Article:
June 2017
Volume 58, Issue 8
Open Access
ARVO Annual Meeting Abstract  |   June 2017
Suspension Culture of Urine-Derived iPSC for Generating Human Retinal Pigment Epithelium in Serum-Containing Medium
Author Affiliations & Notes
  • Maria Laggner
    Ophthalmology, Medical University of Vienna, Vienna, Austria
  • Ying-Ting Chen
    Ophthalmology, Medical University of Vienna, Vienna, Austria
  • Andreas Pollreisz
    Ophthalmology, Medical University of Vienna, Vienna, Austria
  • Regina Grillari
    Aging and Immortalization Research, Department of Biotechnology, University of Natural Resources and Life Sciences, Vienna, Austria
    Evercyte GmbH, Vienna, Austria
  • Ursula Schmidt-Erfurth
    Ophthalmology, Medical University of Vienna, Vienna, Austria
  • Footnotes
    Commercial Relationships   Maria Laggner, None; Ying-Ting Chen, None; Andreas Pollreisz, None; Regina Grillari, Evercyte GmbH (E); Ursula Schmidt-Erfurth, None
  • Footnotes
    Support  None
Investigative Ophthalmology & Visual Science June 2017, Vol.58, 3756. doi:
  • Views
  • Share
  • Tools
    • Alerts
      ×
      This feature is available to authenticated users only.
      Sign In or Create an Account ×
    • Get Citation

      Maria Laggner, Ying-Ting Chen, Andreas Pollreisz, Regina Grillari, Ursula Schmidt-Erfurth; Suspension Culture of Urine-Derived iPSC for Generating Human Retinal Pigment Epithelium in Serum-Containing Medium. Invest. Ophthalmol. Vis. Sci. 2017;58(8):3756.

      Download citation file:


      © ARVO (1962-2015); The Authors (2016-present)

      ×
  • Supplements
Abstract

Purpose : Retinal Pigment Epithelium (RPE) has been implicated in pathogenesis of various vision-threatening retinal disorders, yet, in vitro diagnostic tools to evaluate RPE health in a patient-specific manner are not available. Urine represents an attractive, non-invasive source of induced pluripotent stem cells (iPSC), however, culture conditions for RPE induction of urine-derived iPSC have not been optimized yet. In this study, we sought to establish a protocol for rapid RPE induction from urine-derived, human iPSC.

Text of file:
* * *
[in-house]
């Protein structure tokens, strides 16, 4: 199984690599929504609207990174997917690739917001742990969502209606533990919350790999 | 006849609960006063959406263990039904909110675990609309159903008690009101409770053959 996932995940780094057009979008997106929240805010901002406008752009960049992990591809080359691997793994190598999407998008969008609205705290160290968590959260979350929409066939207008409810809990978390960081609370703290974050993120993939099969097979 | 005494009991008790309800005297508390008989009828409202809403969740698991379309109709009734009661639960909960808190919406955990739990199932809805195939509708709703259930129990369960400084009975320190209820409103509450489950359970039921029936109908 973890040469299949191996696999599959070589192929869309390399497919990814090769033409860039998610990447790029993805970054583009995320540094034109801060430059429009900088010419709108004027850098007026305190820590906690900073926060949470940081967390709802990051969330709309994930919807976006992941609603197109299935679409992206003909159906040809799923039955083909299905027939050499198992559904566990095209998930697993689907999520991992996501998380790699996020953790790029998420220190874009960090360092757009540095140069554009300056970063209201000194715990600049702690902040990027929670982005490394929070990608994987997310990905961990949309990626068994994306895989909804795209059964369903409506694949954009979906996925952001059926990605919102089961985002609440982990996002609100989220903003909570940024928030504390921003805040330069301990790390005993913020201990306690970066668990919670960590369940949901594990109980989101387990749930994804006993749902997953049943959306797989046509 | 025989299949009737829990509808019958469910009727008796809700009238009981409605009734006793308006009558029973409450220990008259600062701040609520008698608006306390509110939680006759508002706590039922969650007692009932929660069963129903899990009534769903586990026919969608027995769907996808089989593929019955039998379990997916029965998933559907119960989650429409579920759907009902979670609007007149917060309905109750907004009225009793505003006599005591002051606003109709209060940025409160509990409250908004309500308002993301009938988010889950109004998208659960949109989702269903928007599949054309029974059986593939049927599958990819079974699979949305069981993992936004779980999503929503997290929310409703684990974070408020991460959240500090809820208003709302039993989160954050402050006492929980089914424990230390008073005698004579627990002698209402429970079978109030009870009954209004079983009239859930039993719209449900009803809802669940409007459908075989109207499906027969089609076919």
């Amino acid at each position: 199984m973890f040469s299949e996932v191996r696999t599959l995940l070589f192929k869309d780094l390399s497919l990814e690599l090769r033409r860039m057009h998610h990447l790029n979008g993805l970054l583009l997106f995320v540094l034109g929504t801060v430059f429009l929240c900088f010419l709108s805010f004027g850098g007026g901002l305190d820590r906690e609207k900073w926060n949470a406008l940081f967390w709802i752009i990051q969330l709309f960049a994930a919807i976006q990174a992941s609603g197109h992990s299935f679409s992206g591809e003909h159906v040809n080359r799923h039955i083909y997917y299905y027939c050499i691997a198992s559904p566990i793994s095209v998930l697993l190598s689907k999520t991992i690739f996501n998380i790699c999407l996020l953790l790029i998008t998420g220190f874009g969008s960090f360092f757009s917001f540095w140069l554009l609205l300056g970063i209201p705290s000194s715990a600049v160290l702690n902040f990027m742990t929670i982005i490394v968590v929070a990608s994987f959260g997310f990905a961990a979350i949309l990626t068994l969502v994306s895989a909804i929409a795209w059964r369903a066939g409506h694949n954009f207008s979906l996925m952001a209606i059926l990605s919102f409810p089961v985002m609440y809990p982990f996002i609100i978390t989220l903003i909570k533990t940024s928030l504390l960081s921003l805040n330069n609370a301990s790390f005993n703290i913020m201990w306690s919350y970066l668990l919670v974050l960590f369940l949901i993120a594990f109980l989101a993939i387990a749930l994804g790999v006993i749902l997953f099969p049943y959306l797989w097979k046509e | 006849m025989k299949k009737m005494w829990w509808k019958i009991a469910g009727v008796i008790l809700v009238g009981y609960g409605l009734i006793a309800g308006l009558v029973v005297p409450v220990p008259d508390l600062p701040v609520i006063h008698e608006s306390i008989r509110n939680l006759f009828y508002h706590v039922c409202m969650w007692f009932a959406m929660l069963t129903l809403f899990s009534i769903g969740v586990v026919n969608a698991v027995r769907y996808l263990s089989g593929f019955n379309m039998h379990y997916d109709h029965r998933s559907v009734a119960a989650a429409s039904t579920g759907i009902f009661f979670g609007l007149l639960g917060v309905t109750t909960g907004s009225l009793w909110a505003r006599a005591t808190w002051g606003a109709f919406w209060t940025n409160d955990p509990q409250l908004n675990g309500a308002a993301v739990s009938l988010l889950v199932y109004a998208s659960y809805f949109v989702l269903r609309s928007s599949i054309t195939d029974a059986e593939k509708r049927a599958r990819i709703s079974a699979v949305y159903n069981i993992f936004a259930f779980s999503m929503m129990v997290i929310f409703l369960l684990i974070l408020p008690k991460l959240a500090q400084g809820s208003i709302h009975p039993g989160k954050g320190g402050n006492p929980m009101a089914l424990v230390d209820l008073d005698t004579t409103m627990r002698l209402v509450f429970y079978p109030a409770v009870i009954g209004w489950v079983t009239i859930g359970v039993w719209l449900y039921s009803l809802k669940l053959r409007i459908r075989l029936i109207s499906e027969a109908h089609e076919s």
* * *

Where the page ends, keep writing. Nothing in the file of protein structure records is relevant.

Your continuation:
Methods : Human iPSCs were generated from urinary tract progenitors. For RPE induction, iPSCs were cultured on matrigel-precoated microplates (adherent culture, AC) or on low adherence U-bottom microplates (suspension culture, SC) for up to 2 weeks. Glasgow’s modified essential medium supplemented with either 5% fetal bovine serum or small molecule cocktail comprised of B27, N2, NEAA, glutamine, taurine, hydrocortisone, triiodothyronine, IGF1, Dkk1, Noggin and bFGF was used to test efficiency of RPE lineage commitment and phenotypic induction.

Results : Expression of pluripotency marker OCT4 decreased by 63.6+1% in SC vs 20.6+2% in AC after 1 week of induction with serum. In parallel, genes for eye field lineage commitment, including PAX6, RAX, SIX3, LHX2 and OTX2, were found upregulated ranging from 10- to 100-fold in SC, while remaining unaltered in AC. In contrast, iPSC in small molecule-containing media failed to exit pluripotent state in AC and SC. Genes for eye field development were moderately upregulated by <10-fold.
After 2 weeks of serum SC, RAX, SIX3 and LHX2 expression were found reduced to baseline levels, while RPE phenotypic genes MITF and BEST1 were remarkably activated (15- and 6.38-fold, respectively). In contrast, small molecules-containing media failed to express RPE-specific genes.

Conclusions : Suspension culture with serum-containing media efficiently induced iPSC towards RPE differentiation. Further protocol optimization will benefit urine-derived iPSC for clinical scale tissue engineering.

This is an abstract that was submitted for the 2017 ARVO Annual Meeting, held in Baltimore, MD, May 7-11, 2017.

×
×

This PDF is available to Subscribers Only

Sign in or purchase a subscription to access this content. ×

You must be signed into an individual account to use this feature.

×